EU seeks to end long-running dispute on single patent
* Streamlined system would help business and inventors
* Debate simmers as EU leaders meet to discuss growth
* Top innovator Germany pushes to have patent court in Munich
By John O'Donnell
BRUSSELS, Jan 27 (Reuters) - European Union countries are redoubling efforts to settle a dispute over the introduction of a single European patent, a move that would cut costs for inventors and industry but which, after more than three decades of debate, remains unresolved.
EU leaders, including German chancellor Angela Merkel and French President Nicolas Sarkozy, meet on Monday to discuss ways of boosting growth and jobs in an attempt to break with a previous focus on cutting public debt.
It will also offer an opportunity to end the deadlock over Europe's fragmented system of patenting, where an inventor typically now pays up to 35,000 euros ($46,000) to protect an idea, according to the European Patent Office (EPO).
The expense is many times more than that for a U.S. rival, because the current European system means a patent must be taken out in many countries rather with one EU agency. The potential savings of a single patent, which the EPO estimates could cut the bill by more than two-thirds, remain elusive.
While most EU member states have agreed to go ahead with a streamlined patent scheme, it is being held up disagreement between Germany, France and Britain over which of them should host the court that will adjudicate in patent disputes.
Denmark, the current holder of the rotating EU presidency, and other countries including the Netherlands, are pushing to break the logjam, as Europe's leaders seek to convince sceptical markets they have a strategy to spur growth from a sluggish economy.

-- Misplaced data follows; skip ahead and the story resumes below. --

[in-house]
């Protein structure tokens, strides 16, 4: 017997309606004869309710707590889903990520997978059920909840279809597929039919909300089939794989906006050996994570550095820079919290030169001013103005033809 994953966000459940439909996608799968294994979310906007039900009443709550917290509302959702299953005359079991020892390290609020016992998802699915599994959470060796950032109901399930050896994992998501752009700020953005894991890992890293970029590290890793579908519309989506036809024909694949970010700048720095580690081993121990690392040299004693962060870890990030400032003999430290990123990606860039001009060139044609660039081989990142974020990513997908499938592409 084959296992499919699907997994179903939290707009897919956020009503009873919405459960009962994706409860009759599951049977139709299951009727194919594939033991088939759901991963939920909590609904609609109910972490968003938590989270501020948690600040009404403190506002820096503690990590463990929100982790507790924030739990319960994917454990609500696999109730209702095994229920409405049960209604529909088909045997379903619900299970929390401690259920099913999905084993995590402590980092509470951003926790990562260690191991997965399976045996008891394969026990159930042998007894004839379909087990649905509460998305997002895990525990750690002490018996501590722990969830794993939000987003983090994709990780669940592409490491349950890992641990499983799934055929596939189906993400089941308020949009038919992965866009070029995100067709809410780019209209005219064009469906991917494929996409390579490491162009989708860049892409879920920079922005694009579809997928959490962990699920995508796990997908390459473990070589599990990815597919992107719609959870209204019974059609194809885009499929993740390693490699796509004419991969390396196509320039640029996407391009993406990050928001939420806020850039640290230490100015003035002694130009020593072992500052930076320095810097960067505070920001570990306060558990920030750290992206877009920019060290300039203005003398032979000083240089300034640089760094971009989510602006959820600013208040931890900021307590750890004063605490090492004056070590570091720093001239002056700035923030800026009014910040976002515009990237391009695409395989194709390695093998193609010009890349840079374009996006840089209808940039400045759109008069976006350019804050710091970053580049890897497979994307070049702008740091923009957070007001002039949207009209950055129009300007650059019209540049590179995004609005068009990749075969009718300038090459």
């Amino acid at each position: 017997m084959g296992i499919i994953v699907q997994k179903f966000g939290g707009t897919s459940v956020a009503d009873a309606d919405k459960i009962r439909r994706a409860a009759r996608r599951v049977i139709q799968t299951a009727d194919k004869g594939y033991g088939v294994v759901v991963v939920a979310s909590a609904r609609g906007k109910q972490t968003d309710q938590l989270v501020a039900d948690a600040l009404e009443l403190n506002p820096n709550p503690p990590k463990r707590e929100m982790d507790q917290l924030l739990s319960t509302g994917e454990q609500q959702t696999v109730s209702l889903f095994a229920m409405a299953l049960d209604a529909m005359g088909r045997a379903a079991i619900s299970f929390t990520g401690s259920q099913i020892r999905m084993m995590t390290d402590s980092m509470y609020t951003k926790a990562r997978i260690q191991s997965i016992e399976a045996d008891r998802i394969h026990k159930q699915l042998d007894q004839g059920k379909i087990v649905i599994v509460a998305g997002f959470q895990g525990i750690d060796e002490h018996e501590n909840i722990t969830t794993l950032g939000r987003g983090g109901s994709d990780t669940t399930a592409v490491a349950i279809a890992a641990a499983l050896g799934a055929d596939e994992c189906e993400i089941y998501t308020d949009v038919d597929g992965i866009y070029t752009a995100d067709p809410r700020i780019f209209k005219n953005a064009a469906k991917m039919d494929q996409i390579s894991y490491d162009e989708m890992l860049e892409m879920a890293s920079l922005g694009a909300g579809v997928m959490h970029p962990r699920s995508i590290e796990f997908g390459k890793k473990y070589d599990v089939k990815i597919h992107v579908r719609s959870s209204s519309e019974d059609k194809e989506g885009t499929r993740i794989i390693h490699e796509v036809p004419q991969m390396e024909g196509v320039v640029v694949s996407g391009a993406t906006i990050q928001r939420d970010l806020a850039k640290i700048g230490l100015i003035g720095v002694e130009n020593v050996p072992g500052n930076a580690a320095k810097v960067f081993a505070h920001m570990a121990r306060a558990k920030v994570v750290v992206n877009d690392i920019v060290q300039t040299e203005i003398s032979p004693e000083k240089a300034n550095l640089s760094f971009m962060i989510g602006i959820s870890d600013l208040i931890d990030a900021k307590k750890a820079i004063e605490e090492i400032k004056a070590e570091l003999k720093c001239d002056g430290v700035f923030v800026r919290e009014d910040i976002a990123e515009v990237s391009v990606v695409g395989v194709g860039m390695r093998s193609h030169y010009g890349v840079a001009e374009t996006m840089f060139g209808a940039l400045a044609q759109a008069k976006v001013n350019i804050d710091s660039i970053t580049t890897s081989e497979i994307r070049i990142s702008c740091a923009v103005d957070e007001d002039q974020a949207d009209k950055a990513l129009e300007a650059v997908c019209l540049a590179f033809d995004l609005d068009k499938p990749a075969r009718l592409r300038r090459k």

"In these economically challenging times, a unitary patent would unlock an enormous growth potential for European businesses and allow us to compete with the United States and emerging markets," Maxime Verhagen, the Dutch deputy prime minister and minister for economic affairs and innovation, said in a statement.
"So let's stop talking and give the European economy a push. We should close the deal."
Such a move would appear to be a straightforward way to help European industry, but national pride makes it difficult.
Merkel is reluctant to back down on demands that the court be in Munich. Germany accounted for roughly 14 percent of all applications to the European Patent Office in 2011, almost three times as many as France and far ahead of Britain's 3 percent.
German inventors and industry, led by engineering giants such as Siemens and Robert Bosch, applied to register more than 33,000 patents in 2010, compared to roughly 80 in Greece and similar number in Portugal, according to the EPO.
France is arguing that the court to oversee the new patent scheme should be in Paris; Britain wants it in London.
"We have already made a lot of concessions," said one French diplomat. "For instance, the legal system is based on German principles, not French ones."
Sharon Bowles, an influential member of the European Parliament who was closely involved in a debate about the location of three EU agencies to monitor banks, insurers and markets, said the patents dispute followed a familiar pattern.
"It always comes this way," she said "It's jobs. It's prestige."
Once in place, the single patent system will avoid the need for inventors to register and defend their ideas in many countries and languages.
Italy and Spain, however, have refused to back a deal because the new regime stipulates the official languages for patents as English, French and German. They want Italian and Spanish included too.
The agreement for a single patent had originally been due to be signed off next month, with the court to be set up in the first six months of 2012.
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